Clean air is an essential aspect of our health. Yet many of us live in areas and homes where air quality is relatively poor. The effects can be felt throughout our lives, from nausea and nosebleeds to increased rates of cancer from second hand smoke, poor air quality is bad for our family’s health. Here are a few simple tips to improve the quality of your air indoors:
Secondhand smoke. Not smoking indoors is vital to ensuring your air quality stays pristine. Cigarettes are hazardous to our health, and when we smoke indoors, around others, we are also exposing them to the same pollutants and chemicals inhaled, and to the risk of cancer. Whereas when we are outside, the wind and climate circulates air, and plants and nature help to clean it up, indoors this smoke has nowhere to go and we will continually be inhaling the same pollutants over and over. In addition, this is the one pollutant this is not helped by any of the tips below.
Keep some houseplants. Houseplants can have a significant impact on improving indoor air quality. Houseplants act as a filter, wherein they attract and trap indoor pollutants and particles from all over your house. The great thing about plants is that they are very attractive décor that can fit seamlessly into anywhere in your house. Engish Ivy and Peace Lily’s are two more popular plants, removing toxins like Carbon Monoxide and formaldehyde from the air.
There are dozens of types indoor houseplants, for beginners and experts alike, with each fulfilling different roles in improving our air quality. Check out our article on keeping houseplants.
Turn on the AC. We all want to save a few bucks on the energy bill, but our health is more important in the long run. Opening our windows can invite poor quality air outside to our living spaces. You may think you are bringing in “fresh air”, but in reality this air can carries pollutants, allergens, and harmful particles that dirty our more clean and filtered air. This is most important when it is an Ozone alert day, or when the things your family may be allergic to are “high” on the allergy alert index.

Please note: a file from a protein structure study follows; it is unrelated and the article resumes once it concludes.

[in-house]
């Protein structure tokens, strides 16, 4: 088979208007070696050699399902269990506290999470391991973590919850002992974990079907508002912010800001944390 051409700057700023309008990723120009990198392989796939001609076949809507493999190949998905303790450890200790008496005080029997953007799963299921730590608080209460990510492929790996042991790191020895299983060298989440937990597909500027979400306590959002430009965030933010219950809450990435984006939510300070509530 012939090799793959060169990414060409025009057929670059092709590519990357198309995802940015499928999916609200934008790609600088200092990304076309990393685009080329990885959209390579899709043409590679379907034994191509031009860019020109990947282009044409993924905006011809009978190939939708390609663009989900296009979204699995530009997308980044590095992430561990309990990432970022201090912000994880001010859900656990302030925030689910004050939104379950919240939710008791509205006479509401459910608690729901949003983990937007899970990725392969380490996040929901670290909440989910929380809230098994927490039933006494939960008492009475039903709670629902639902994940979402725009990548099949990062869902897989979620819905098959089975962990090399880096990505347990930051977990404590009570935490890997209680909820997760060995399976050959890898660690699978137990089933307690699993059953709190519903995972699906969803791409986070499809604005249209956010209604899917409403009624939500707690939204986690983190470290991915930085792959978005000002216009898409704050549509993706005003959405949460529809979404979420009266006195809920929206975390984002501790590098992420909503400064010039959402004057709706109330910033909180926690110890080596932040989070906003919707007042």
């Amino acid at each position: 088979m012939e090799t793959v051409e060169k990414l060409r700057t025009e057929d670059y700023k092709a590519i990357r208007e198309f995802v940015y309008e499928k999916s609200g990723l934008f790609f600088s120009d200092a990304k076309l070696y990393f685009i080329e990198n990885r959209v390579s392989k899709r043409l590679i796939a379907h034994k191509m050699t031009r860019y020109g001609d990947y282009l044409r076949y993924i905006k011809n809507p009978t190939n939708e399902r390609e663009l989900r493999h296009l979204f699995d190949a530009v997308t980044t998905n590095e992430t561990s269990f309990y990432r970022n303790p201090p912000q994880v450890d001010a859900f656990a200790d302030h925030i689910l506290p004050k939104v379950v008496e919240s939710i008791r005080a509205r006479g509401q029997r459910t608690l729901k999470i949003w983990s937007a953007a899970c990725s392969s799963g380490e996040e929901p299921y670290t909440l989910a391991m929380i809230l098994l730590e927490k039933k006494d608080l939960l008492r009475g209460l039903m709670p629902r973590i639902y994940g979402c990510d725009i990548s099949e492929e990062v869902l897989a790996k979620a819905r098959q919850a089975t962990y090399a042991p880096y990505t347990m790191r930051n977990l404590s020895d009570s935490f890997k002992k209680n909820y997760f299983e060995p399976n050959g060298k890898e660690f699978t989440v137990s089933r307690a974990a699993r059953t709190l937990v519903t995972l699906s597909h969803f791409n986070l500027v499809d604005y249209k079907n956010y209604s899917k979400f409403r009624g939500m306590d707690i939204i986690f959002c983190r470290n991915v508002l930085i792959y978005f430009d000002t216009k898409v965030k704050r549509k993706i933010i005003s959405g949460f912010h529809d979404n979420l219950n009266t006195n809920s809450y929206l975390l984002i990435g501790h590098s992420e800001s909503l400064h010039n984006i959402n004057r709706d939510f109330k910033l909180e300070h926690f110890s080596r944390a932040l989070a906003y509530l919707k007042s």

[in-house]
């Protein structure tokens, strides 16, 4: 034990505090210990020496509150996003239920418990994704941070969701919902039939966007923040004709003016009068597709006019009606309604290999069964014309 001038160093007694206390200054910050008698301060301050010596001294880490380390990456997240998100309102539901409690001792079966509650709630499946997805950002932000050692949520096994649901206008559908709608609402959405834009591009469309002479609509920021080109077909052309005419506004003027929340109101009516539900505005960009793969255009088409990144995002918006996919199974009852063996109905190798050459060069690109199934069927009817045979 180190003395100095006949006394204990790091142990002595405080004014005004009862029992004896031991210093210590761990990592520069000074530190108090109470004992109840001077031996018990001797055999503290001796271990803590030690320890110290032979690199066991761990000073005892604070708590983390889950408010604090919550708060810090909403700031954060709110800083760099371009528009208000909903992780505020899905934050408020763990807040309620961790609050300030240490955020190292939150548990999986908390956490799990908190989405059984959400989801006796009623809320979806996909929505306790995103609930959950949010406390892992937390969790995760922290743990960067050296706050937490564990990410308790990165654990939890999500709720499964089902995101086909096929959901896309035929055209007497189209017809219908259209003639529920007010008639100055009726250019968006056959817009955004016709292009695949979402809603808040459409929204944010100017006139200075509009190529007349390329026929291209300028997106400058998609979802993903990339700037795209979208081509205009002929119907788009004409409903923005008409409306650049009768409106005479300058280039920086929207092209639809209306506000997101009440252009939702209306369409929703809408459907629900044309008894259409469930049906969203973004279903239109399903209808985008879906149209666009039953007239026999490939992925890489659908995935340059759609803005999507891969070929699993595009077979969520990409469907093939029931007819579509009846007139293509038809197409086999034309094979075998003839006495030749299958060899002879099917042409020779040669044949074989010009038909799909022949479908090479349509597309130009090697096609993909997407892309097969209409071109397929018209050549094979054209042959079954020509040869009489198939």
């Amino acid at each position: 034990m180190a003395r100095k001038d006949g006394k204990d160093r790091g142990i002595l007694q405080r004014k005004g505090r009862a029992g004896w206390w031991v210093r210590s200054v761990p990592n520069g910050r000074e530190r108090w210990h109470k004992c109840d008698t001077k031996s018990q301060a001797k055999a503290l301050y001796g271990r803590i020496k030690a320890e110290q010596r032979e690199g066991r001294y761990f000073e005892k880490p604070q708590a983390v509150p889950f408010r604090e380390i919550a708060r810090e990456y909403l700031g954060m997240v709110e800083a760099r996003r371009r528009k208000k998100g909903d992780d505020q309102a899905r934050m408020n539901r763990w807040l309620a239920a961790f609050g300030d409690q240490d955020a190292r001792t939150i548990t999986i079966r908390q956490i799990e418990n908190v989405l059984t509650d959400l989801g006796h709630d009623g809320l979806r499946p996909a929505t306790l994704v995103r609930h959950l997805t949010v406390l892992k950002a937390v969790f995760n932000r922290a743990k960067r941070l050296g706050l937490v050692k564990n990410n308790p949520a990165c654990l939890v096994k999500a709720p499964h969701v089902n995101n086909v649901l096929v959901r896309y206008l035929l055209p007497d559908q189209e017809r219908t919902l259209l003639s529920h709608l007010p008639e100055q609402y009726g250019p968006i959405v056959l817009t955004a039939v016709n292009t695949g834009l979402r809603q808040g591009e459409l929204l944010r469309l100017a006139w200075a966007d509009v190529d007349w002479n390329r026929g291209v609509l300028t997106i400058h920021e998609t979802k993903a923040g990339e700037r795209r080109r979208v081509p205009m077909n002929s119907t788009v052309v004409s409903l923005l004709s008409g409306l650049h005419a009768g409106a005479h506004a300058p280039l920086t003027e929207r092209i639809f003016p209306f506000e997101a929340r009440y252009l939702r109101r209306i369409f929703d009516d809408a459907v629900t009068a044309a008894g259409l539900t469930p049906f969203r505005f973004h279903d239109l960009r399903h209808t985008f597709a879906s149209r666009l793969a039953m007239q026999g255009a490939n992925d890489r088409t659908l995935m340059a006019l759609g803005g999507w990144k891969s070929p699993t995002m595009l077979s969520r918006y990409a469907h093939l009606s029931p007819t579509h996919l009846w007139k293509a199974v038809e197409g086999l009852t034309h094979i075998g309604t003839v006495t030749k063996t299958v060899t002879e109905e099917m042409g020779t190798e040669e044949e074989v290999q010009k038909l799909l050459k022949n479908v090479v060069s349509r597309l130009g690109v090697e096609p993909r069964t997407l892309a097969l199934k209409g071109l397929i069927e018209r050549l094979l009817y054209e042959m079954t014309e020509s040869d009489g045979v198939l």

Clean your air filters. Over time air filters can be come bogged down and dirty through years of hard work. Checking them regularly (once a month during the hottest and coldest months) and replacing them when they become too dirty will not only improve the air quality inside of your home but will also save you money. The US Department of Energy estimates that changing your dirty air filter can improve the efficiency of your HVAC equipment by 5-15%, saving you money on top of keeping you healthy.
Keep your house clean. Surprise surprise, keeping your house clean and relatively dust free will go far in helping minimize indoor pollutants. Make sure you target areas that aren’t often used, such as the tops of fans, because they could be harboring significant amounts of dust particles.
Use safe cleaning products. One of the biggest threats to indoor air quality are the cleaning products we use. Certain chemicals can cause allergic reactions like rashes and irritation, and in some cases are poisonous. Look for products that advertise green, non-toxic, biodegradable, VOC-free, solvent-free, and petroleum-free ingredients (WebMD).
If it’s in the air we will breathe it. Because we spend most of our time indoor, we want to ensure that the air quality reflects our own personal health. It’s a serious issue, and one that shouldn’t be pushed to the side because it affects everyone living in our home.